JULY 2007, NUMBER SEVEN
By Frank Ching
None of the doom and gloom predictions about Hong Kong's political fate once Chinese sovereignty was established have come true, writes Frank Ching, a Hong Kong-based journalist and commetator, and its basic freeedoms have been retained. But he argues that the full promise of “one country, two systems” won't be honored until local citizens can freely elect their own local government as Beijing has pledged.
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By Danny Gittings
Hong Kong's common law legal system and the concept of judicial independence have come under great pressure since 1997, writes Danny Gittings, a barrister and former journalist who is now a professor specializing in Hong Kong's constitution law at the University of Hong Kong's School of Professional and Continuing Education. But the system has remained basically intact and there are reasons for at least limited optimism about the coming years.
By Ian Scott
The pace of consitutional reform has been Hong Kong's central political issue since well before the 1997 handover to Chinese sovereignty and remains unresolved, argues Ian Scott, currently a visiting professor at the University of Hong Kong and an adjunct professor at the City University of Hong Kong. He sees a window of opportunity—but a limited one—for settling the issue in ways that could promote long term stability and prosperity.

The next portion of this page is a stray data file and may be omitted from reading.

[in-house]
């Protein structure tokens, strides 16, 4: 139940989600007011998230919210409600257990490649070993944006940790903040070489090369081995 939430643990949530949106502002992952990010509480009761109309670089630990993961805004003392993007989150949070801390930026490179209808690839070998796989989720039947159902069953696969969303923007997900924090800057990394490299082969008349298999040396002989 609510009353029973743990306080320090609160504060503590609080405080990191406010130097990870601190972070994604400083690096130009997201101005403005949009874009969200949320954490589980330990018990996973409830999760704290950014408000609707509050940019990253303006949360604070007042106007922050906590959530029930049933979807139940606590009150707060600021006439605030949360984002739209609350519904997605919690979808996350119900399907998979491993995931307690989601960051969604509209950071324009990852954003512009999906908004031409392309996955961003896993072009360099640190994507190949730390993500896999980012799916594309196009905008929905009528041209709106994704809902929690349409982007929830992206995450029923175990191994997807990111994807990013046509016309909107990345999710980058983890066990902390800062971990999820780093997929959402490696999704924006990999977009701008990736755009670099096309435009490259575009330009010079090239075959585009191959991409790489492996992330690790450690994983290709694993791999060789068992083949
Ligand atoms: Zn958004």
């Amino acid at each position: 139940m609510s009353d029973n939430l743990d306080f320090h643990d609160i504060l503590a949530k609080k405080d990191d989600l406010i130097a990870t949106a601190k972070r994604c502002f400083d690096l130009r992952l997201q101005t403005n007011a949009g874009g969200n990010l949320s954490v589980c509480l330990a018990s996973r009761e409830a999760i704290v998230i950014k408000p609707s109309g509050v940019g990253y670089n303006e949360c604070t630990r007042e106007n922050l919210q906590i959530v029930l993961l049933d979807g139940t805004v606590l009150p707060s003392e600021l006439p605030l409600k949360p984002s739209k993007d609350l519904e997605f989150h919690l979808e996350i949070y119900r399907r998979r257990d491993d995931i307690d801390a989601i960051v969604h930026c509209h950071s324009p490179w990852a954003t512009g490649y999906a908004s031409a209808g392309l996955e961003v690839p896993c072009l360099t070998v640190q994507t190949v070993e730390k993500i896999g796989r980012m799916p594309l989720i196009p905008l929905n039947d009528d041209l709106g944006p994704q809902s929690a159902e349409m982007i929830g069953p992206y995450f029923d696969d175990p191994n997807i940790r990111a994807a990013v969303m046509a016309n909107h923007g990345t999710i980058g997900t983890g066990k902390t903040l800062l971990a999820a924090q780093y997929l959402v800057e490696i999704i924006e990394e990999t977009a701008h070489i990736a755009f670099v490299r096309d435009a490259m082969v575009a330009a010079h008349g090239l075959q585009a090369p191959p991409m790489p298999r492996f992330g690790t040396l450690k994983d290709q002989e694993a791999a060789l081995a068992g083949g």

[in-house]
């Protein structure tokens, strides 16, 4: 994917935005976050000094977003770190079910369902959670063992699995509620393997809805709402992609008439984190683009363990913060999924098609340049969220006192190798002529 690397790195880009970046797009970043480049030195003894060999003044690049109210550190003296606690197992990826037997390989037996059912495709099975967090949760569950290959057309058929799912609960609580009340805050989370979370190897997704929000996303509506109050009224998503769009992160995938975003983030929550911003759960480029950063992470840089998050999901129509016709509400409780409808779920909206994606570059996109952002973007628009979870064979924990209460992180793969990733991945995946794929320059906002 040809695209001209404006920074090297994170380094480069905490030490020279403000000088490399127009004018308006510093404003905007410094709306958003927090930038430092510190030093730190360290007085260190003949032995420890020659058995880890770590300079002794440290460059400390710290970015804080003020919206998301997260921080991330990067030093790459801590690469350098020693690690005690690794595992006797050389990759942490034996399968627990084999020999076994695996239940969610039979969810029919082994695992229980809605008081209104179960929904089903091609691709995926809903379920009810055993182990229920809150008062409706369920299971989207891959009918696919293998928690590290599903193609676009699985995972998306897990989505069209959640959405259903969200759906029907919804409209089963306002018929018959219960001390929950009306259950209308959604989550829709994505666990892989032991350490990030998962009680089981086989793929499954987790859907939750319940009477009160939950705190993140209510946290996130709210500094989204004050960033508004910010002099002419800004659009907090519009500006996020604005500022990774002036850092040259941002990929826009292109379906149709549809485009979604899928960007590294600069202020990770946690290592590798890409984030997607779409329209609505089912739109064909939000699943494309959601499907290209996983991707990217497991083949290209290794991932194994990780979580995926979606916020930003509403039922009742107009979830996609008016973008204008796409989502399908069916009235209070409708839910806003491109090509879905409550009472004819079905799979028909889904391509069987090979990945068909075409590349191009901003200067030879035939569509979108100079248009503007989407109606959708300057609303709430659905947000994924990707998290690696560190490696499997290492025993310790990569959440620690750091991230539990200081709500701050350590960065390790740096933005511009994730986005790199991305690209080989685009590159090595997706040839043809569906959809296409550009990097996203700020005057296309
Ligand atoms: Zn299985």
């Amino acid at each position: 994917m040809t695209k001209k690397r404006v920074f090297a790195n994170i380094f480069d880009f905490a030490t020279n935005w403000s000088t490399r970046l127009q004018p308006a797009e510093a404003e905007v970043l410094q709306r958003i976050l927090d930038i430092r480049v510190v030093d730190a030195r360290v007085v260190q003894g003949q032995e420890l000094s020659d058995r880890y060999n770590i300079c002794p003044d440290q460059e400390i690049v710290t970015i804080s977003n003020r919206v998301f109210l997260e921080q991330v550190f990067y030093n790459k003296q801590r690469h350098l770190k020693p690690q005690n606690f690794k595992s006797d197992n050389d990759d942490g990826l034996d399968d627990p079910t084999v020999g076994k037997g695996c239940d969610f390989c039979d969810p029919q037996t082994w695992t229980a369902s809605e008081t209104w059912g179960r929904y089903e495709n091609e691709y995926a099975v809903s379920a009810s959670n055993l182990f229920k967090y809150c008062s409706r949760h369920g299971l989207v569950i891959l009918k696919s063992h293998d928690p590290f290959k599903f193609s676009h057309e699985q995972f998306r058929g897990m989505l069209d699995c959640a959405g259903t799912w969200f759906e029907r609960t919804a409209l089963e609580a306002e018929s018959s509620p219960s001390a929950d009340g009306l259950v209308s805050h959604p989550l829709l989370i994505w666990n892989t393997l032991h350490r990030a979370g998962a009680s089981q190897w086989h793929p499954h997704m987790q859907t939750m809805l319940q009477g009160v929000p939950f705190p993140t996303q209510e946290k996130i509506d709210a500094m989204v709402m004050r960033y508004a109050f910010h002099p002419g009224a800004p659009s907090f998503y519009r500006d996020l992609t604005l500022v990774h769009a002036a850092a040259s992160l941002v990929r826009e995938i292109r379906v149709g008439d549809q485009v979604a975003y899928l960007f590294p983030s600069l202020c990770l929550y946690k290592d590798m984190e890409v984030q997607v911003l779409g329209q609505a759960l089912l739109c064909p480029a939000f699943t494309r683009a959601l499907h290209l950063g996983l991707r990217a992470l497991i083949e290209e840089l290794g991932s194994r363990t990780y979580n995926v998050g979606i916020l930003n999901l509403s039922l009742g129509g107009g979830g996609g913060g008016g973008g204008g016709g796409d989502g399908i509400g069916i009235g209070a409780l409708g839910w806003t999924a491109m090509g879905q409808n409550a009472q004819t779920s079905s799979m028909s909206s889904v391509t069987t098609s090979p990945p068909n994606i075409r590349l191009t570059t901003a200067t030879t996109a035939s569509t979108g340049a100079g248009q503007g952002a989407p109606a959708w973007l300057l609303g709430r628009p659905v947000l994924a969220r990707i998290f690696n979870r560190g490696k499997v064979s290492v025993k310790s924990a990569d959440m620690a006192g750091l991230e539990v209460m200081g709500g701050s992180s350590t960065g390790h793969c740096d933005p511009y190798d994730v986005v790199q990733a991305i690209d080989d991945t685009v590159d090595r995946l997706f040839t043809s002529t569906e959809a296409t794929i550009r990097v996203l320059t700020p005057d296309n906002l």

By William H. Overholt
As in politics, there were numerous gloomy economic predictions about Hong Kong's likely failure under Chinese rule—but the territory instead has prospered, writes William H. Overholt, Director of the Center for Asia Pacific Policy at the RAND Corporation. It survived the Asian financial crisis of the late 1990s and other challenges, and has thrived as a key services base for China and the region. But there are pressing issues that will require visionary leadership if this prosperity is to endure.
By Sir Robin McLaren
Hong Kong under Chinese sovereignty has kept its basic strengths and has reason to be optimistic about the future—partly because it is in Beijing's own interests to act with restraint, writes Sir Robin McLaren, a former British ambassador to China and leader of the British team that negotiated the handover terms. However, many problems do linger and Hong Kong's challenge is to resolve them in ways that keep it off the agenda at future meetings of the Chinese Communist Party's politburo.